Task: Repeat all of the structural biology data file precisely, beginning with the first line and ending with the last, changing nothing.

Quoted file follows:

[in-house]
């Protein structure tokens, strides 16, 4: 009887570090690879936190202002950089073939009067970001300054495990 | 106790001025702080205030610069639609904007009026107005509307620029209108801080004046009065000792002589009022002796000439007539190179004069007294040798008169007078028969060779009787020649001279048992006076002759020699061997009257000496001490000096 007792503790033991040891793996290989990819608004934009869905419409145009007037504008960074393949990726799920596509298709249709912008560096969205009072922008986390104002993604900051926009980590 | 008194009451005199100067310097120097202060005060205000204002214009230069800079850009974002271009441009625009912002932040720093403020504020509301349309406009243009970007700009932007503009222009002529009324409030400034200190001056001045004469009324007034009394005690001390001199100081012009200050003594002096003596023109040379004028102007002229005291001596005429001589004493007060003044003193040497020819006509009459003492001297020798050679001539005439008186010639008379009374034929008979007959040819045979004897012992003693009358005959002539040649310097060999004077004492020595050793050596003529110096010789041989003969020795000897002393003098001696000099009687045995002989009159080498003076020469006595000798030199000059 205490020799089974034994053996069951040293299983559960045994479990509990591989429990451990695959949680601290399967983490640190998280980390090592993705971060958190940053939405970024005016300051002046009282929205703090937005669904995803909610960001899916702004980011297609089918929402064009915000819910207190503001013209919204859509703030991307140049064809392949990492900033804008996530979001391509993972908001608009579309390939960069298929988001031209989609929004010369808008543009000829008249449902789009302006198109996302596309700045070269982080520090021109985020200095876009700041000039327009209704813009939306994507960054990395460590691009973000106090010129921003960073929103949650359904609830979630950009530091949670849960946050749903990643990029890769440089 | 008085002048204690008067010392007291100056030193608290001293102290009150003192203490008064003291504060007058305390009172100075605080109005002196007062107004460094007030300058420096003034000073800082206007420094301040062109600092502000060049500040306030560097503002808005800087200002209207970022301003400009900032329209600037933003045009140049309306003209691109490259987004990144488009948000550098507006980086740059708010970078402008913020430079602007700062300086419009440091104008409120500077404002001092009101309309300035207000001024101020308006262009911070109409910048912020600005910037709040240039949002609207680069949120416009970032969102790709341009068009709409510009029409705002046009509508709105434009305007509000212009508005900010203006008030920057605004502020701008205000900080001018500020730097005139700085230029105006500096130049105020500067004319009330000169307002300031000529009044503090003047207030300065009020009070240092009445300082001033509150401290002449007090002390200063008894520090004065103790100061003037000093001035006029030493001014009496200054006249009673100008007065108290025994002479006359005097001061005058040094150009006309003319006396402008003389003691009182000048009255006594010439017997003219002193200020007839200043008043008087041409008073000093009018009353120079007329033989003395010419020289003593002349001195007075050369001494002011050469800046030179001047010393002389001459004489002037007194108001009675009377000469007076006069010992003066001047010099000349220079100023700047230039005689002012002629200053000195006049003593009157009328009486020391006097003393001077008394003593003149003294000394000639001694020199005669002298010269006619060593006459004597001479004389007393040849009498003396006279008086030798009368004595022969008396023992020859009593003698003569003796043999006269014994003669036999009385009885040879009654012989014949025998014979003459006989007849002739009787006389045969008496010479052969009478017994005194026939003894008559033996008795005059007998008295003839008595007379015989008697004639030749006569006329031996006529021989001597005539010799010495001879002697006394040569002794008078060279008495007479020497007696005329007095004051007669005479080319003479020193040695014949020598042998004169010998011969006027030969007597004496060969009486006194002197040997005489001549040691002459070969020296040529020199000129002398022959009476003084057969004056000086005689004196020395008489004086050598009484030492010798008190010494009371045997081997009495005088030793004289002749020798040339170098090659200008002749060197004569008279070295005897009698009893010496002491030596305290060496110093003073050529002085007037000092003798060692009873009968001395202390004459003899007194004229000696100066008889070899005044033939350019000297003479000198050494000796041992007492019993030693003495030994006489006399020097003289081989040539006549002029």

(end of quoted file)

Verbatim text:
[in-house]
């Protein structure tokens, strides 16, 4: 009887570090690879936190202002950089073939009067970001300054495990 | 106790001025702080205030610069639609904007009026107005509307620029209108801080004046009065000792002589009022002796000439007539190179004069007294040798008169007078028969060779009787020649001279048992006076002759020699061997009257000496001490000096 007792503790033991040891793996290989990819608004934009869905419409145009007037504008960074393949990726799920596509298709249709912008560096969205009072922008986390104002993604900051926009980590 | 008194009451005199100067310097120097202060005060205000204002214009230069800079850009974002271009441009625009912002932040720093403020504020509301349309406009243009970007700009932007503009222009002529009324409030400034200190001056001045004469009324007034009394005690001390001199100081012009200050003594002096003596023109040379004028102007002229005291001596005429001589004493007060003044003193040497020819006509009459003492001297020798050679001539005439008186010639008379009374034929008979007959040819045979004897012992003693009358005959002539040649310097060999004077004492020595050793050596003529110096010789041989003969020795000897002393003098001696000099009687045995002989009159080498003076020469006595000798030199000059 205490020799089974034994053996069951040293299983559960045994479990509990591989429990451990695959949680601290399967983490640190998280980390090592993705971060958190940053939405970024005016300051002046009282929205703090937005669904995803909610960001899916702004980011297609089918929402064009915000819910207190503001013209919204859509703030991307140049064809392949990492900033804008996530979001391509993972908001608009579309390939960069298929988001031209989609929004010369808008543009000829008249449902789009302006198109996302596309700045070269982080520090021109985020200095876009700041000039327009209704813009939306994507960054990395460590691009973000106090010129921003960073929103949650359904609830979630950009530091949670849960946050749903990643990029890769440089 | 008085002048204690008067010392007291100056030193608290001293102290009150003192203490008064003291504060007058305390009172100075605080109005002196007062107004460094007030300058420096003034000073800082206007420094301040062109600092502000060049500040306030560097503002808005800087200002209207970022301003400009900032329209600037933003045009140049309306003209691109490259987004990144488009948000550098507006980086740059708010970078402008913020430079602007700062300086419009440091104008409120500077404002001092009101309309300035207000001024101020308006262009911070109409910048912020600005910037709040240039949002609207680069949120416009970032969102790709341009068009709409510009029409705002046009509508709105434009305007509000212009508005900010203006008030920057605004502020701008205000900080001018500020730097005139700085230029105006500096130049105020500067004319009330000169307002300031000529009044503090003047207030300065009020009070240092009445300082001033509150401290002449007090002390200063008894520090004065103790100061003037000093001035006029030493001014009496200054006249009673100008007065108290025994002479006359005097001061005058040094150009006309003319006396402008003389003691009182000048009255006594010439017997003219002193200020007839200043008043008087041409008073000093009018009353120079007329033989003395010419020289003593002349001195007075050369001494002011050469800046030179001047010393002389001459004489002037007194108001009675009377000469007076006069010992003066001047010099000349220079100023700047230039005689002012002629200053000195006049003593009157009328009486020391006097003393001077008394003593003149003294000394000639001694020199005669002298010269006619060593006459004597001479004389007393040849009498003396006279008086030798009368004595022969008396023992020859009593003698003569003796043999006269014994003669036999009385009885040879009654012989014949025998014979003459006989007849002739009787006389045969008496010479052969009478017994005194026939003894008559033996008795005059007998008295003839008595007379015989008697004639030749006569006329031996006529021989001597005539010799010495001879002697006394040569002794008078060279008495007479020497007696005329007095004051007669005479080319003479020193040695014949020598042998004169010998011969006027030969007597004496060969009486006194002197040997005489001549040691002459070969020296040529020199000129002398022959009476003084057969004056000086005689004196020395008489004086050598009484030492010798008190010494009371045997081997009495005088030793004289002749020798040339170098090659200008002749060197004569008279070295005897009698009893010496002491030596305290060496110093003073050529002085007037000092003798060692009873009968001395202390004459003899007194004229000696100066008889070899005044033939350019000297003479000198050494000796041992007492019993030693003495030994006489006399020097003289081989040539006549002029």